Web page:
Farah Rivera unpacks boxes of donated food at the Serafina Food Pantry, which she started in 2013 when she saw her neighbors’ challenges accessing local groceries. “You have to take responsibility for people who are next to you,” Rivera says. “You can’t wait for everybody else to shoulder the burden.”

Beginning at 8 am on Friday mornings, Rivera and a host of volunteers make their way to the ground-floor pantry, a cinder-block room lined with industrial shelves and stainless-steel tables. With St. Patrick’s Day a few weeks away, friendly leprechauns and a few green streamers greet guests as they walk through the doorway. 

Today’s team includes Tracy and Gordon Buie, whom Rivera met in 2016 at the Festival Beach Community Garden, a two-acre urban farm just steps away from RBJ. (“I kidnapped them,” Rivera jokes of their first meeting.) Undoubtedly charmed by the affable Rivera, the Buies, who live nearby in Austin’s Travis Heights neighborhood, have been volunteering nearly every Friday for the past three years. During school holidays, the couple brings their seven-year-old granddaughter, Sadie, who is learning Mandarin and chats with some of RBJ’s Chinese residents while dishing out pastries or hot breakfast.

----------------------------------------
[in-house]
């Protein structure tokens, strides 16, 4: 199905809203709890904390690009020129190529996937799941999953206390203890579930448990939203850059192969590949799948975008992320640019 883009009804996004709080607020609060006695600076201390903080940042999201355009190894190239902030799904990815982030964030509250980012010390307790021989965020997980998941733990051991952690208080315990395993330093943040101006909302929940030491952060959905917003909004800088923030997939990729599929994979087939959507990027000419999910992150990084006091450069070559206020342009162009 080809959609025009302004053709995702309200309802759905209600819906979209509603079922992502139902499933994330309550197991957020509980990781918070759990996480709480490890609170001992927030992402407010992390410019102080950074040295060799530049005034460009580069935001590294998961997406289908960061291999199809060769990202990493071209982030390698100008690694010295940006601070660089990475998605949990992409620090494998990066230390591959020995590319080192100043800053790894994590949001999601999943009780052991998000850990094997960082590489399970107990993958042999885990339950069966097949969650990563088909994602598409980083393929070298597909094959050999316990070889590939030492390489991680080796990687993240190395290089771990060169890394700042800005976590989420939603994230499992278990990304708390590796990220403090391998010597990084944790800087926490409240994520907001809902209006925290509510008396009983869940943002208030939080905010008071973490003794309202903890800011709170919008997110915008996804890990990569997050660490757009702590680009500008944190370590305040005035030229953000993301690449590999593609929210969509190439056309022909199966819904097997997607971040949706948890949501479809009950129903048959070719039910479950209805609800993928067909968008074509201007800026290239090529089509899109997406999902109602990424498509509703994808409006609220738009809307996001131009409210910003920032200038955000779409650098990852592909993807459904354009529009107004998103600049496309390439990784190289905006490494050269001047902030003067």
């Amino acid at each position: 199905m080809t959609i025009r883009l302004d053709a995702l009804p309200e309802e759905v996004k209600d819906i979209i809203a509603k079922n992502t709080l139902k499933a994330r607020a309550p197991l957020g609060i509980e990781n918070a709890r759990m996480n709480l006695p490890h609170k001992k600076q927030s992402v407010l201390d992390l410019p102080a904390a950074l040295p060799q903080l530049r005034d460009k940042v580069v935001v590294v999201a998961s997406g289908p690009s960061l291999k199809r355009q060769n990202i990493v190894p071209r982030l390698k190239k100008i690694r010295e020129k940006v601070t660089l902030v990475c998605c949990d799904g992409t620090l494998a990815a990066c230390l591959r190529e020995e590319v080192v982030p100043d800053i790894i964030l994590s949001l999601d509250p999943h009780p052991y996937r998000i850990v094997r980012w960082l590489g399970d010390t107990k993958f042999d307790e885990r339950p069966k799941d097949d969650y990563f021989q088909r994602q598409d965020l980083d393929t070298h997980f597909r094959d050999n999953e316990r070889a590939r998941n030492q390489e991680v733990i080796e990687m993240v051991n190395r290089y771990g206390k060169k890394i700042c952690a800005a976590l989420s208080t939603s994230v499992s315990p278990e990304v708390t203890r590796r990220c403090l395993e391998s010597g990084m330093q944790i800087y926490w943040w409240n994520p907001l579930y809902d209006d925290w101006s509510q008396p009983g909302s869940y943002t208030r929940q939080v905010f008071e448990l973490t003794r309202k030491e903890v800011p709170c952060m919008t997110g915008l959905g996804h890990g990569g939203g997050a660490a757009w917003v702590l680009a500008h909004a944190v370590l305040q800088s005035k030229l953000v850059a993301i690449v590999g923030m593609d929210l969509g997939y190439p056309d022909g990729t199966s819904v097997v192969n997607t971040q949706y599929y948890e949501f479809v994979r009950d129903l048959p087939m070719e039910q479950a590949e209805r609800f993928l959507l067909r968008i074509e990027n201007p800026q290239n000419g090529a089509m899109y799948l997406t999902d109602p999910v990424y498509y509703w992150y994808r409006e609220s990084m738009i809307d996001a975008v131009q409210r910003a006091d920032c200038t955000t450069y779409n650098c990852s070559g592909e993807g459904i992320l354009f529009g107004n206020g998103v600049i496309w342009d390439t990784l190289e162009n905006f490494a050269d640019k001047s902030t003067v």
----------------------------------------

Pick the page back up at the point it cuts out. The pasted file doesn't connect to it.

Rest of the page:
Quiling Zhang, left, and Yuzhen Zhang (not related) sing a song as they unload donated food at the Serafina food pantry. Both women are residents at RBJ and have been volunteering at the pantry for years.
Quiling Zhang unloads a cart of donated produce at the Serafina food pantry.
Quiling Zhang, left, and Yuzhen Zhang (not related) sing a song as they unload donated food at the Serafina Food Pantry. Both women are residents at the RBJ Center, and both have been volunteering at the pantry for years.